An Interview With Fotis Georgiadis

A friend with a great deal of business experience once told me “Don’t be a designer and a programmer”. Those are completely different mindsets and trying to be in both of them is extremely difficult and unproductive.

As a part of our series about business leaders who are shaking things up in their industry, I had the pleasure of interviewing Blake Hutchison, CEO of Flippa.

Daniel is an inventor of Bastyon, a decentralized social network modeled after the concept of Bitcoin. He worked and published in the fields of quantitative finance and machine learning. In 2015 he was a winner of the prestigious Peter L. Bernstein award for the best article in the Institutional Investor Journals. He is a winner of the Outstanding Author Award for his work The New Paradigm of Risk Management. Daniel also worked extensively in the area of machine learning, co-authoring important papers. Daniel’s mission in inventing the Bastyon was to ensure that people can govern their own communication without arbitrary censorship from large corporations. Daniel is fascinated by the potential of Bitcoin to help secure human freedom of choice and to disrupt not just finance, but many other quasi-monopolistic industries.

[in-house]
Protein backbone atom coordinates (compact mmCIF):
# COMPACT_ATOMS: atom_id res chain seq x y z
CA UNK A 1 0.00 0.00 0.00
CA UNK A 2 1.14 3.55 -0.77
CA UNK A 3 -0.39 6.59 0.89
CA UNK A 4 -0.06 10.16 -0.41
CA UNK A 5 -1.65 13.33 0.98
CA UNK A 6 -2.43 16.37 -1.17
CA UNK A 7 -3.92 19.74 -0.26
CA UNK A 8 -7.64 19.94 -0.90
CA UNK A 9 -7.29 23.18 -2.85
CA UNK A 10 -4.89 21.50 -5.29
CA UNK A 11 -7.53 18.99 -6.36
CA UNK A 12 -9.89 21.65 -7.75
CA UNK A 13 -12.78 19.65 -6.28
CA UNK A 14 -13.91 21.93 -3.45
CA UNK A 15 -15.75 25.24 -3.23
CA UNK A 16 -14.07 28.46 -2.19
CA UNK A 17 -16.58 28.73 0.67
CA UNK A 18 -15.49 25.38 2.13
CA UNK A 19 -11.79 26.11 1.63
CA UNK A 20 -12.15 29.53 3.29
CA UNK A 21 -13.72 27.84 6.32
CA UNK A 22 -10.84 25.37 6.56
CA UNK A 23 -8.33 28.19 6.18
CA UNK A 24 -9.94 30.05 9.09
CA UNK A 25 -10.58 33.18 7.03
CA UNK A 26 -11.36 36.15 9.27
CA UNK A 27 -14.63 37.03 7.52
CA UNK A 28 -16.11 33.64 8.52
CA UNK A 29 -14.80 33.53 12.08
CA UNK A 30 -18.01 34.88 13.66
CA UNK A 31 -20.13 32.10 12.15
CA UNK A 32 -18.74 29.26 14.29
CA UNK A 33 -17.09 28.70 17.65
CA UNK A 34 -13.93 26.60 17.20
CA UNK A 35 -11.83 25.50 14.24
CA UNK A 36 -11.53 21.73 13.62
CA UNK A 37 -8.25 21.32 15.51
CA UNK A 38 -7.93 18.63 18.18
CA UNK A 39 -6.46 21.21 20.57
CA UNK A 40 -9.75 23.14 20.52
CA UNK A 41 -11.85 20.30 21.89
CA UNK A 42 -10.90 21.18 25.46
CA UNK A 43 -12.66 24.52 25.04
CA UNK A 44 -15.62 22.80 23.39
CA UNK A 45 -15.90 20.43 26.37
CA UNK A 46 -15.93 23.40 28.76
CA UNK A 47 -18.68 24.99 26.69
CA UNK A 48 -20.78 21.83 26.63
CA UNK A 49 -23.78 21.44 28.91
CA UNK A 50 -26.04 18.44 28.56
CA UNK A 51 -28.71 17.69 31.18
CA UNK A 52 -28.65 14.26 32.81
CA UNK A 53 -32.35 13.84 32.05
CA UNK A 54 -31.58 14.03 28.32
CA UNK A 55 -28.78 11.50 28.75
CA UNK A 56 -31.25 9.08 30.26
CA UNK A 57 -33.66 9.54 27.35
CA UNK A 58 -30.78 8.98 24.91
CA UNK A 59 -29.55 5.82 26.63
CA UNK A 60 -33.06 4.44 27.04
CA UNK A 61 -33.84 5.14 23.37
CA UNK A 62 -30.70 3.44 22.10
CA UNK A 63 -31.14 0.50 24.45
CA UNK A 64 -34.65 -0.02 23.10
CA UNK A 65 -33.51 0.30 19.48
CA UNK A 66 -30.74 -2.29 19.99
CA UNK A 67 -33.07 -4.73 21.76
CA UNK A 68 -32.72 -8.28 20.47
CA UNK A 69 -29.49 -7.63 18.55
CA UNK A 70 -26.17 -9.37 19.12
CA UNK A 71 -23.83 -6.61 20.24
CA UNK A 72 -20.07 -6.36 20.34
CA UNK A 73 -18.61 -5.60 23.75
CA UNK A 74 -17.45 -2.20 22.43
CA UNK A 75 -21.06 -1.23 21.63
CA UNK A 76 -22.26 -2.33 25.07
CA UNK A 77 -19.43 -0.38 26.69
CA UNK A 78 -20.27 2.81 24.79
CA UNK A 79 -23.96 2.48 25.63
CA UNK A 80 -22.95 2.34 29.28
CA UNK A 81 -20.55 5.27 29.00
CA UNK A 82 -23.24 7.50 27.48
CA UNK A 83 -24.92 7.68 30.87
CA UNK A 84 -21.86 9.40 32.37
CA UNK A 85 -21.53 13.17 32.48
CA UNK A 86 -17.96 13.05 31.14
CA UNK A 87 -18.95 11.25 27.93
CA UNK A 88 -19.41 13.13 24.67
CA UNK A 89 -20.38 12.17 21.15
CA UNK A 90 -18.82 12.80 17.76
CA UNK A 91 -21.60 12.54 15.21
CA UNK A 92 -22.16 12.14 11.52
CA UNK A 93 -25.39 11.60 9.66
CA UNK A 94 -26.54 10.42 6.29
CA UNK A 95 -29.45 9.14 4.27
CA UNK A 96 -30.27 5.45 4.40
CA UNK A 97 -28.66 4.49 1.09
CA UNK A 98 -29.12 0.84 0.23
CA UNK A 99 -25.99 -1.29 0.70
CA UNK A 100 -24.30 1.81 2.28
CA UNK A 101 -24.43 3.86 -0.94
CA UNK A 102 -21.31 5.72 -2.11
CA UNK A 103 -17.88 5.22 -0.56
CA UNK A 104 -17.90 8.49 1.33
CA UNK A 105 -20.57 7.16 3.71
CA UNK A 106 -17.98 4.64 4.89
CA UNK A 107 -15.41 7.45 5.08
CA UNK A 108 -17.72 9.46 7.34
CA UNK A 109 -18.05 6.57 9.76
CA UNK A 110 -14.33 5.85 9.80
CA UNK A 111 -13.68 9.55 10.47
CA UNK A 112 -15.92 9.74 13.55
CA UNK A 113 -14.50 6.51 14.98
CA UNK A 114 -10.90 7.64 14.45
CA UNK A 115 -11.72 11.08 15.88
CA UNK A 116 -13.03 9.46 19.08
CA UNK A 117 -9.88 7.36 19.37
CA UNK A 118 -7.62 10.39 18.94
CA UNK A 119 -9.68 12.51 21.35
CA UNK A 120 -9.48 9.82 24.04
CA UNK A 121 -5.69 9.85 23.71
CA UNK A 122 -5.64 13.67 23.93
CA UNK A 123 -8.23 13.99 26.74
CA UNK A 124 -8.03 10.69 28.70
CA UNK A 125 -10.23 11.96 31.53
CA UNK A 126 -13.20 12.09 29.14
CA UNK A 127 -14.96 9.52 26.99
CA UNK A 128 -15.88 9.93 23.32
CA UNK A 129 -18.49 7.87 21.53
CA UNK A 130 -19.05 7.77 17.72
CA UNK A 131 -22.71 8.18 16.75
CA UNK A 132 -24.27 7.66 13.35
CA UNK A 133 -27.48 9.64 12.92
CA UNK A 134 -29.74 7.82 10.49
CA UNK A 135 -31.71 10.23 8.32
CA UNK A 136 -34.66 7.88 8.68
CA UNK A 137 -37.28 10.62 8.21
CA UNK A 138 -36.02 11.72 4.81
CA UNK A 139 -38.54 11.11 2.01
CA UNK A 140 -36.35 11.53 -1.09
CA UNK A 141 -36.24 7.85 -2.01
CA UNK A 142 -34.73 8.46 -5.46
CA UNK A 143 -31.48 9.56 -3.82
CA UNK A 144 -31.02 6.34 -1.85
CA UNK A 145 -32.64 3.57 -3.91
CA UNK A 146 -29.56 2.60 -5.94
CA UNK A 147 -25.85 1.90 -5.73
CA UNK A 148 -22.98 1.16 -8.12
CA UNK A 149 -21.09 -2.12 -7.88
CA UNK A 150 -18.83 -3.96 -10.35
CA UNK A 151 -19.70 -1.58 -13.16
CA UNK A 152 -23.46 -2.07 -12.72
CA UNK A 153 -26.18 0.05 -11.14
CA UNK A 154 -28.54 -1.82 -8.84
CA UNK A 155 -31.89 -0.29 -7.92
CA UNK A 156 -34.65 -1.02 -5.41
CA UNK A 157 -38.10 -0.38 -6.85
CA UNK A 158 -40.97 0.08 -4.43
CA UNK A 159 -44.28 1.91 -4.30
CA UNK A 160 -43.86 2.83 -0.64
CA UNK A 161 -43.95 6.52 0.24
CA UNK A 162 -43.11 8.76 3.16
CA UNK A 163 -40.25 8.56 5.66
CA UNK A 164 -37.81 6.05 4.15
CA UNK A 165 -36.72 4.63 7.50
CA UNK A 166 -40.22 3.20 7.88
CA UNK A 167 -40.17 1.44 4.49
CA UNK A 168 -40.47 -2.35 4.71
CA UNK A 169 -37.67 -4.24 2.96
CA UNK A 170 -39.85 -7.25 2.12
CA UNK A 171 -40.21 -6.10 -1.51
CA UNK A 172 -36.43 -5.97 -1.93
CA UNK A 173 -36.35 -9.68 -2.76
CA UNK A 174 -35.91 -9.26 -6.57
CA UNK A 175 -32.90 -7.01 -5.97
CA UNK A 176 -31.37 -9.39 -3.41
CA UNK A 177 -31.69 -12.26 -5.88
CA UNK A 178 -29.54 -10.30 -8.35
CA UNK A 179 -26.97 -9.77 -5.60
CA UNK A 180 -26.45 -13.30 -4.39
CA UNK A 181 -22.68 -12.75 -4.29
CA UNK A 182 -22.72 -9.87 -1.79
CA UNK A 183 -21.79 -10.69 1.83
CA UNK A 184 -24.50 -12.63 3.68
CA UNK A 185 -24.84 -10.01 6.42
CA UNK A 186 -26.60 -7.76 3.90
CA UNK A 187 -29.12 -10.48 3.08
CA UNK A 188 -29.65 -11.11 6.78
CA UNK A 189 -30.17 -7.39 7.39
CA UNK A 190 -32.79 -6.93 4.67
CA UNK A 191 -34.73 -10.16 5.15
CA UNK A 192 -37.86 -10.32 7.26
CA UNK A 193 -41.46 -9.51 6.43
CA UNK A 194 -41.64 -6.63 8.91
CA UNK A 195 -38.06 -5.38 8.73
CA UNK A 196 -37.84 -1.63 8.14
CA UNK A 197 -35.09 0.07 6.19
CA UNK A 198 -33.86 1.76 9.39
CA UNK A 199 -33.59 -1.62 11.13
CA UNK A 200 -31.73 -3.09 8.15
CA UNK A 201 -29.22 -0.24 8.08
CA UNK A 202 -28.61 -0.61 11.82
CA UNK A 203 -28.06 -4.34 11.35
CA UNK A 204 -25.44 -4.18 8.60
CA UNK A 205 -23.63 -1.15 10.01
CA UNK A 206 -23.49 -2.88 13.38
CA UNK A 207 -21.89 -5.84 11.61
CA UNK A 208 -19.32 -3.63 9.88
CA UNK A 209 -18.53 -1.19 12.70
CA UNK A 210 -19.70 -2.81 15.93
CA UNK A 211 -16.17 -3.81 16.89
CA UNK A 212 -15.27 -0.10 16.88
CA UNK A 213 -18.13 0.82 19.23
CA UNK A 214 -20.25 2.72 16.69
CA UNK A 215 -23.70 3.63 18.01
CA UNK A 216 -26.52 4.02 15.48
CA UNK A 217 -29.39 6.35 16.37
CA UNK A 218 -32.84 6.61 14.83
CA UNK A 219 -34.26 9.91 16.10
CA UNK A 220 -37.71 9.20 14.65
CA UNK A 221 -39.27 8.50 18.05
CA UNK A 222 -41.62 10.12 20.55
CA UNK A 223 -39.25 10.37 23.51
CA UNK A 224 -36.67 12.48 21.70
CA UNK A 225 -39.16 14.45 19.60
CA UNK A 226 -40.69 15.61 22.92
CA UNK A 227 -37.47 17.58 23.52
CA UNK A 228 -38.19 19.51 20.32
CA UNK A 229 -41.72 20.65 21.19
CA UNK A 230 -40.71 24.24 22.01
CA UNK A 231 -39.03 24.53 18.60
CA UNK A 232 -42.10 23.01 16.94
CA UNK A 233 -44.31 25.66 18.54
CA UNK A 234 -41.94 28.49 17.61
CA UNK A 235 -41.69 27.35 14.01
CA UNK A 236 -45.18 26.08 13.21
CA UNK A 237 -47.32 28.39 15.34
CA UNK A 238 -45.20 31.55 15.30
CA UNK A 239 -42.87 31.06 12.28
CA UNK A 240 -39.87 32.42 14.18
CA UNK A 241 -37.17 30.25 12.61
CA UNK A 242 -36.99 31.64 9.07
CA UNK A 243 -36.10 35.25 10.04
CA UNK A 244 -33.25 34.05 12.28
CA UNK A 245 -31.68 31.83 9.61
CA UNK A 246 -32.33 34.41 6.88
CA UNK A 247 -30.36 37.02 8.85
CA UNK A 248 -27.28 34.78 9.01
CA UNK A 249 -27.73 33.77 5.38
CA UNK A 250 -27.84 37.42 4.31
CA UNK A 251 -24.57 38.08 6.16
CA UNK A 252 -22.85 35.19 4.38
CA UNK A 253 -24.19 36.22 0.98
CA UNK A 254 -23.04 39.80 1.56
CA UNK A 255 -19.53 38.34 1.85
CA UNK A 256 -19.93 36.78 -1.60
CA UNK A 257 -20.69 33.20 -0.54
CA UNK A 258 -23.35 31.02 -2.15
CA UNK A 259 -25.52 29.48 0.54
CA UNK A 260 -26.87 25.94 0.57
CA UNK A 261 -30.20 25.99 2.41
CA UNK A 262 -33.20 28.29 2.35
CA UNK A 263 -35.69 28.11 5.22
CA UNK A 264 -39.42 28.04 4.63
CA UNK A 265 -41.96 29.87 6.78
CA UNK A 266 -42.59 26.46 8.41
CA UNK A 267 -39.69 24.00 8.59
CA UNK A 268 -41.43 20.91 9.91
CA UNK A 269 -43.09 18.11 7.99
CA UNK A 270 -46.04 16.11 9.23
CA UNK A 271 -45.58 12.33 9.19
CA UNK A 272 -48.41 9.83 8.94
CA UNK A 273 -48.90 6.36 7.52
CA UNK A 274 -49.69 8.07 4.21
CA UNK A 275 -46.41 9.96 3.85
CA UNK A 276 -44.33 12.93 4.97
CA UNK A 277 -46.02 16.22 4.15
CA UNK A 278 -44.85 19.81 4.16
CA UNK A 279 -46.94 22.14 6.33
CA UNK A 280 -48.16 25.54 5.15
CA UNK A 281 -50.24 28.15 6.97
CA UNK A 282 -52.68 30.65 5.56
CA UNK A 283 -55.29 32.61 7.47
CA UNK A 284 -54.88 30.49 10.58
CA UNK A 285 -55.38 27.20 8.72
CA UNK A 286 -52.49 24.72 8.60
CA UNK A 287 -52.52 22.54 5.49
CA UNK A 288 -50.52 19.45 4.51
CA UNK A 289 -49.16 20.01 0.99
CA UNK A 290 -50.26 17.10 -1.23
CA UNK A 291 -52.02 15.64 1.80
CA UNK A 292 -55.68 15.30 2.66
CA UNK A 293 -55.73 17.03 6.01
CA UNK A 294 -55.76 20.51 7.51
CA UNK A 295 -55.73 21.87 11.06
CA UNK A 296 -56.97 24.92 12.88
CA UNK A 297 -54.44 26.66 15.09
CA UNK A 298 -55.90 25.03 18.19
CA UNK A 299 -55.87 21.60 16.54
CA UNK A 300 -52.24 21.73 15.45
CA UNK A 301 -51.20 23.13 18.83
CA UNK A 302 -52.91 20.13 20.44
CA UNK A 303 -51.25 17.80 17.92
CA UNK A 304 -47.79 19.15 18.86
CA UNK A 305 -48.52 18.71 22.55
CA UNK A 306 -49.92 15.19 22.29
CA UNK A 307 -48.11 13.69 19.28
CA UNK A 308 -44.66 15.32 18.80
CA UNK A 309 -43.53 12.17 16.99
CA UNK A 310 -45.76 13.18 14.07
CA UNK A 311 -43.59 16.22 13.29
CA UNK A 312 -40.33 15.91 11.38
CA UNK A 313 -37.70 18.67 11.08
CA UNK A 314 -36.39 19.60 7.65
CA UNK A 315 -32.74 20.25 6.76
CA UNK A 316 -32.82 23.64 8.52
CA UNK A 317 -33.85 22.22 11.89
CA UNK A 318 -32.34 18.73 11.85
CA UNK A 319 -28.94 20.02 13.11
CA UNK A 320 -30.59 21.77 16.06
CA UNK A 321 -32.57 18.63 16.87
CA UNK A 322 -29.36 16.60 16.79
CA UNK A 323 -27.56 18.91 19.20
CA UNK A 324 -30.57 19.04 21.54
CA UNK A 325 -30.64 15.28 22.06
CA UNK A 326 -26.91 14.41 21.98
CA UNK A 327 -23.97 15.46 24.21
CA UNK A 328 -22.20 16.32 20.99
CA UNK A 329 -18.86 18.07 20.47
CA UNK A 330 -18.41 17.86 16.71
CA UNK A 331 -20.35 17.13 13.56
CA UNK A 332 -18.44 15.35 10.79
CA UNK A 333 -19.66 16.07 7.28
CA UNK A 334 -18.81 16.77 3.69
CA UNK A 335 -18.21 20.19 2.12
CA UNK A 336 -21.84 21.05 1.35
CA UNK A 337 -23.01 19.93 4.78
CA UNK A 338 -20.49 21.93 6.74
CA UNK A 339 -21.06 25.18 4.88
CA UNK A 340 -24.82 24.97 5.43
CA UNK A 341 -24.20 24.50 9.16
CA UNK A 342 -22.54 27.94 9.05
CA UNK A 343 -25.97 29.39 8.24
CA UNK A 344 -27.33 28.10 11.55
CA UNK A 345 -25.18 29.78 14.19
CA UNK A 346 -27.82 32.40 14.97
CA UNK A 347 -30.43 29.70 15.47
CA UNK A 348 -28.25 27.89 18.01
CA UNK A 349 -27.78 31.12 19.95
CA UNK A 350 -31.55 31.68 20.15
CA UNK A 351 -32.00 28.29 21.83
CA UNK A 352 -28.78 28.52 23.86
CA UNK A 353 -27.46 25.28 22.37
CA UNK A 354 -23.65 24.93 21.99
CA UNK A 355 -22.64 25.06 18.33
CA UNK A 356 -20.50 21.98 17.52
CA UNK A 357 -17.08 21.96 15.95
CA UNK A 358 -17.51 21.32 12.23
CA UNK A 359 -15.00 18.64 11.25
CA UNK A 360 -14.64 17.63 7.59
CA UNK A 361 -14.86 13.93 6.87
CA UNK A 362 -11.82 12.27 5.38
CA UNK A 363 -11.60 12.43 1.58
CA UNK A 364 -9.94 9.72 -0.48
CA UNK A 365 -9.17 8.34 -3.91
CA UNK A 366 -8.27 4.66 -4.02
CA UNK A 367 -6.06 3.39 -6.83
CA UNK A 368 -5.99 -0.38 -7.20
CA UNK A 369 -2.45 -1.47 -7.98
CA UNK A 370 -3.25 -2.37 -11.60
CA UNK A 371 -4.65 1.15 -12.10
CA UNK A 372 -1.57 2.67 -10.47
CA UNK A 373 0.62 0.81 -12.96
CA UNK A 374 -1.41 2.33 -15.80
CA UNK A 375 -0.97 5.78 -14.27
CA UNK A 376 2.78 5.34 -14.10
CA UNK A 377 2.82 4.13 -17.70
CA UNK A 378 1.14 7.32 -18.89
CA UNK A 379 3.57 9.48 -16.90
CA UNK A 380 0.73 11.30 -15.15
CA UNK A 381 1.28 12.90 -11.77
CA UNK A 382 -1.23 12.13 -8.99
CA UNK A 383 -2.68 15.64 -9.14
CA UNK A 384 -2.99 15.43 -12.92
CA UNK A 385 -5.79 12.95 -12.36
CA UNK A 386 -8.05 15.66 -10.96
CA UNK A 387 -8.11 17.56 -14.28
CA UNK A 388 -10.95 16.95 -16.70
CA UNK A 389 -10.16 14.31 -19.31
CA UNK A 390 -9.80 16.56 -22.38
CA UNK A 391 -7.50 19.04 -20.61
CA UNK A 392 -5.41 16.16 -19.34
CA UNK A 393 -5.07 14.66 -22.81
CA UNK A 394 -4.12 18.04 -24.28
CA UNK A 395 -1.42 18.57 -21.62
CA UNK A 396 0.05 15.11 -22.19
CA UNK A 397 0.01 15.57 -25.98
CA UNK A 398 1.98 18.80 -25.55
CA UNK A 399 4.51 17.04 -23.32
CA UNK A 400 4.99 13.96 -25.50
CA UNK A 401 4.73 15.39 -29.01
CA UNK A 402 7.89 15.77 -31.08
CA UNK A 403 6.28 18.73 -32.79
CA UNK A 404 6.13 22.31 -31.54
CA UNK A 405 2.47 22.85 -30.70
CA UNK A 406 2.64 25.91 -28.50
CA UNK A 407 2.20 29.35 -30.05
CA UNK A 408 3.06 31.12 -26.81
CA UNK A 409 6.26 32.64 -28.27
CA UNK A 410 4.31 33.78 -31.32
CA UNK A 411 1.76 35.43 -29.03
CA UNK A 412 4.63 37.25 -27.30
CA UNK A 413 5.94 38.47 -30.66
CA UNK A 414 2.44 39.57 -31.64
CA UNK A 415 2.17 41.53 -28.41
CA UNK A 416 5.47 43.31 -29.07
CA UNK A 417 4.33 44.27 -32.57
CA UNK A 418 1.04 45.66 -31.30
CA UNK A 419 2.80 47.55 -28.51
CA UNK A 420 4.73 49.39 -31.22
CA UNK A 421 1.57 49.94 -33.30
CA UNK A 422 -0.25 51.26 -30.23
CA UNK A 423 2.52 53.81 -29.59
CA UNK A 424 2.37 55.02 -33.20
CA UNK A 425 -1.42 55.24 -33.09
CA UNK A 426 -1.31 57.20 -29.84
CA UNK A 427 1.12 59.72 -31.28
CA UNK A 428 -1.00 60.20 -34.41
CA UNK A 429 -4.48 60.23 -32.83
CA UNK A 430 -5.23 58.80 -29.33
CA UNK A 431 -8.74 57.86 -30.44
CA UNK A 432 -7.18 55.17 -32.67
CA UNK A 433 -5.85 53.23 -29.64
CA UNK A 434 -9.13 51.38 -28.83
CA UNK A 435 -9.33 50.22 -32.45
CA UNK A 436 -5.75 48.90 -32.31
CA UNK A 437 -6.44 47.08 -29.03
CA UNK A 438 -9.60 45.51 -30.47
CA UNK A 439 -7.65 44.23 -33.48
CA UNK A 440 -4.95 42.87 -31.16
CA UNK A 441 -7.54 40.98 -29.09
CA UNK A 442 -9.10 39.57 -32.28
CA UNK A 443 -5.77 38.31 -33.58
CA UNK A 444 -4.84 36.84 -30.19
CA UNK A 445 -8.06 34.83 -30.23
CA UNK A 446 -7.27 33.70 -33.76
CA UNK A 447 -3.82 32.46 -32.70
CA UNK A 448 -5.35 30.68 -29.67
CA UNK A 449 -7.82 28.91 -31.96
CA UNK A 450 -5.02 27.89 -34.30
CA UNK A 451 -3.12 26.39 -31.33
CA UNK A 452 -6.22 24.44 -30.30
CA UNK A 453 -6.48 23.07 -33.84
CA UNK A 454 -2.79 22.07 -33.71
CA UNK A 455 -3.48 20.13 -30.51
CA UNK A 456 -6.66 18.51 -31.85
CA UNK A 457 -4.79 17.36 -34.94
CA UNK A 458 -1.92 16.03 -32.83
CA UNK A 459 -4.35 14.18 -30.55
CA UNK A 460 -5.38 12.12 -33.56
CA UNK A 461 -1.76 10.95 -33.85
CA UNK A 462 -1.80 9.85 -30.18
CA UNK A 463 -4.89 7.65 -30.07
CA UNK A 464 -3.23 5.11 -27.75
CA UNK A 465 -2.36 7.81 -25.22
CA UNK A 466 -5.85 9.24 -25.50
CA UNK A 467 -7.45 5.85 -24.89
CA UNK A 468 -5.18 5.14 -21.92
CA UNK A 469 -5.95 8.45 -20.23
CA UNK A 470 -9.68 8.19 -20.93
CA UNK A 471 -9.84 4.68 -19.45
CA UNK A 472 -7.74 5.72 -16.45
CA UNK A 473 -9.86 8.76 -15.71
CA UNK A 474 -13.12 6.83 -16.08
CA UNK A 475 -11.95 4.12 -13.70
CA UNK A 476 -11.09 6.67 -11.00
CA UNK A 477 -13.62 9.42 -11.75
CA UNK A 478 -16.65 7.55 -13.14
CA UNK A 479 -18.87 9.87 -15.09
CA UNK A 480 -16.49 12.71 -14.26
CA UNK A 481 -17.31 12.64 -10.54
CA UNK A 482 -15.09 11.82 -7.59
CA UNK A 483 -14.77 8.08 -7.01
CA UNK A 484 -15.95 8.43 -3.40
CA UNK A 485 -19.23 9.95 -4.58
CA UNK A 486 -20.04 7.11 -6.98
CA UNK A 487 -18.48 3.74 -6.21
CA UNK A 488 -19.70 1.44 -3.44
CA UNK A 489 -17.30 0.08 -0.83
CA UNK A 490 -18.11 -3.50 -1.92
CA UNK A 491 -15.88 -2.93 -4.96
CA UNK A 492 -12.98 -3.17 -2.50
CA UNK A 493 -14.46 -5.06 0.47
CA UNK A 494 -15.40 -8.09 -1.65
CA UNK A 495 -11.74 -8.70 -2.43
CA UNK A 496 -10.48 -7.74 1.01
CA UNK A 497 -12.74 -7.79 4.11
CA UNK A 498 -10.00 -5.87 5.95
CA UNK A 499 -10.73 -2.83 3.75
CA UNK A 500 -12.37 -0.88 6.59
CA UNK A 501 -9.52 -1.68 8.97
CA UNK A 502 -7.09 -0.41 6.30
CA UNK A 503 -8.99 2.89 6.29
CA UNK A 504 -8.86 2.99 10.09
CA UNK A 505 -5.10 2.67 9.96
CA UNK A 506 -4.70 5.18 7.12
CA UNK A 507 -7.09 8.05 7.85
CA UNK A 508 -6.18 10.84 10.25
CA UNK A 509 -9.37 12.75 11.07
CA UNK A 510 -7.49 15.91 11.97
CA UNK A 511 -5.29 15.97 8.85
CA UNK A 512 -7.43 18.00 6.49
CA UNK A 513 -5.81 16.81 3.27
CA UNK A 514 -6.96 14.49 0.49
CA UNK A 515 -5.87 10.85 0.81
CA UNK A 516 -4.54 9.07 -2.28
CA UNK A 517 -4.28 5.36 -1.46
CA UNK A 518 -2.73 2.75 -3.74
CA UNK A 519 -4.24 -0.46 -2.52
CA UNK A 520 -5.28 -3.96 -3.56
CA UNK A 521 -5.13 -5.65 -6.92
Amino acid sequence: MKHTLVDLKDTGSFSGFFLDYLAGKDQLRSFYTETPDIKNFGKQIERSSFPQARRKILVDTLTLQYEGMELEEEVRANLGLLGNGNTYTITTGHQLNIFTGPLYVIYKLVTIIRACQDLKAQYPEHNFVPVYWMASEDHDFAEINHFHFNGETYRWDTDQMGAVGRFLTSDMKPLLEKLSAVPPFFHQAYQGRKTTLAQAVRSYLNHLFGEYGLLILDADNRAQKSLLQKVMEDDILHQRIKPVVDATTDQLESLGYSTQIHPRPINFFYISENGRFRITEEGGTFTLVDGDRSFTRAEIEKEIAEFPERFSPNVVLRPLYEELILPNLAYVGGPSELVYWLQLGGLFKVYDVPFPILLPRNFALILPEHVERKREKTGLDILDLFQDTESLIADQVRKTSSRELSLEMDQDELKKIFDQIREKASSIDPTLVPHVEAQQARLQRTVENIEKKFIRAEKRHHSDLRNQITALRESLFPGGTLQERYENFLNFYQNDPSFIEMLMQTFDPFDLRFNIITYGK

Thank you so much for doing this with us! Before we dig in, our readers would like to get to know you a bit more. Can you tell us a bit about your “backstory”? What led you to this particular career path?

Most of my career I worked in financial mathematics, building risk management models for large institutions. I was both a practitioner and a researcher, publishing some scientific studies as well. However, around 2016 I became really concerned about arbitrary corporate censorship in social media. It was obvious to me that this censorship will grow and become a real impediment to society. That is when I wrote the original paper about the idea of Bastyon, at the time it was called Pocketnet.

Can you tell our readers what it is about the work you’re doing that’s disruptive?

I tried to focus on systemic flaws in traditional social media. Most people pin the blame on this or that personality, but my goal was to analyze the principles behind banning bloggers and constantly changing the rules arbitrarily. I came to the conclusion that the three core problems with Big Tech social media are: 1. The way they are financed, which makes it necessary to recoup huge investments using any means possible, including acquiring any competition 2. The fact that the code is not open sourced, thus nobody could easily create a competitor 3. The fact that computing power is centralized making it easy target for hackers or shutdowns.